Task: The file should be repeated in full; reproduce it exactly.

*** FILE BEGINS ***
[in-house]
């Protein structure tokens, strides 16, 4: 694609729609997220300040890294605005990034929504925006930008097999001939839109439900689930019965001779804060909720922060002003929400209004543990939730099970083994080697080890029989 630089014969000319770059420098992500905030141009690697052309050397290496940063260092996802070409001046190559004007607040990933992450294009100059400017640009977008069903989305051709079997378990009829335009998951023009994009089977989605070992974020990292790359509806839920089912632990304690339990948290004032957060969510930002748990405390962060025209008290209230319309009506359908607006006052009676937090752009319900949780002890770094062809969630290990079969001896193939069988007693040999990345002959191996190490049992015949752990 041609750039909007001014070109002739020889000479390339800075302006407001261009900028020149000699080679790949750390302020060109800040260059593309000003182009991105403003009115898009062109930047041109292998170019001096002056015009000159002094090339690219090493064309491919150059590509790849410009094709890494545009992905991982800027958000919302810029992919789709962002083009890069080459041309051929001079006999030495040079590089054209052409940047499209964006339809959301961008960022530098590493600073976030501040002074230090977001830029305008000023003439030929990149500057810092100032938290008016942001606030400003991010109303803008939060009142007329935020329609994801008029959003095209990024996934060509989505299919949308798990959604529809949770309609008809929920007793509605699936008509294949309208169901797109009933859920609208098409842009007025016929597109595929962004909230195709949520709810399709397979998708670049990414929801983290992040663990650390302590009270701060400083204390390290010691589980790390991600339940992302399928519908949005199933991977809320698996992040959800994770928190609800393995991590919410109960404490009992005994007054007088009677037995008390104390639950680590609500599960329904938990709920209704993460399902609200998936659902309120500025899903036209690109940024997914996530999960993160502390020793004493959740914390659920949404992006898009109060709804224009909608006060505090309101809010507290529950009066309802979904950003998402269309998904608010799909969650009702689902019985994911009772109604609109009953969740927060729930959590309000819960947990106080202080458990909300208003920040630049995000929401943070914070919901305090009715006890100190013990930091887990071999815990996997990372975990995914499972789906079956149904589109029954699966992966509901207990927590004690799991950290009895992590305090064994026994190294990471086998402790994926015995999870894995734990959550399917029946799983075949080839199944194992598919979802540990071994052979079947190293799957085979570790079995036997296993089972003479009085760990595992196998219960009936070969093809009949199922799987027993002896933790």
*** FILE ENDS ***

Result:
[in-house]
């Protein structure tokens, strides 16, 4: 694609729609997220300040890294605005990034929504925006930008097999001939839109439900689930019965001779804060909720922060002003929400209004543990939730099970083994080697080890029989 630089014969000319770059420098992500905030141009690697052309050397290496940063260092996802070409001046190559004007607040990933992450294009100059400017640009977008069903989305051709079997378990009829335009998951023009994009089977989605070992974020990292790359509806839920089912632990304690339990948290004032957060969510930002748990405390962060025209008290209230319309009506359908607006006052009676937090752009319900949780002890770094062809969630290990079969001896193939069988007693040999990345002959191996190490049992015949752990 041609750039909007001014070109002739020889000479390339800075302006407001261009900028020149000699080679790949750390302020060109800040260059593309000003182009991105403003009115898009062109930047041109292998170019001096002056015009000159002094090339690219090493064309491919150059590509790849410009094709890494545009992905991982800027958000919302810029992919789709962002083009890069080459041309051929001079006999030495040079590089054209052409940047499209964006339809959301961008960022530098590493600073976030501040002074230090977001830029305008000023003439030929990149500057810092100032938290008016942001606030400003991010109303803008939060009142007329935020329609994801008029959003095209990024996934060509989505299919949308798990959604529809949770309609008809929920007793509605699936008509294949309208169901797109009933859920609208098409842009007025016929597109595929962004909230195709949520709810399709397979998708670049990414929801983290992040663990650390302590009270701060400083204390390290010691589980790390991600339940992302399928519908949005199933991977809320698996992040959800994770928190609800393995991590919410109960404490009992005994007054007088009677037995008390104390639950680590609500599960329904938990709920209704993460399902609200998936659902309120500025899903036209690109940024997914996530999960993160502390020793004493959740914390659920949404992006898009109060709804224009909608006060505090309101809010507290529950009066309802979904950003998402269309998904608010799909969650009702689902019985994911009772109604609109009953969740927060729930959590309000819960947990106080202080458990909300208003920040630049995000929401943070914070919901305090009715006890100190013990930091887990071999815990996997990372975990995914499972789906079956149904589109029954699966992966509901207990927590004690799991950290009895992590305090064994026994190294990471086998402790994926015995999870894995734990959550399917029946799983075949080839199944194992598919979802540990071994052979079947190293799957085979570790079995036997296993089972003479009085760990595992196998219960009936070969093809009949199922799987027993002896933790």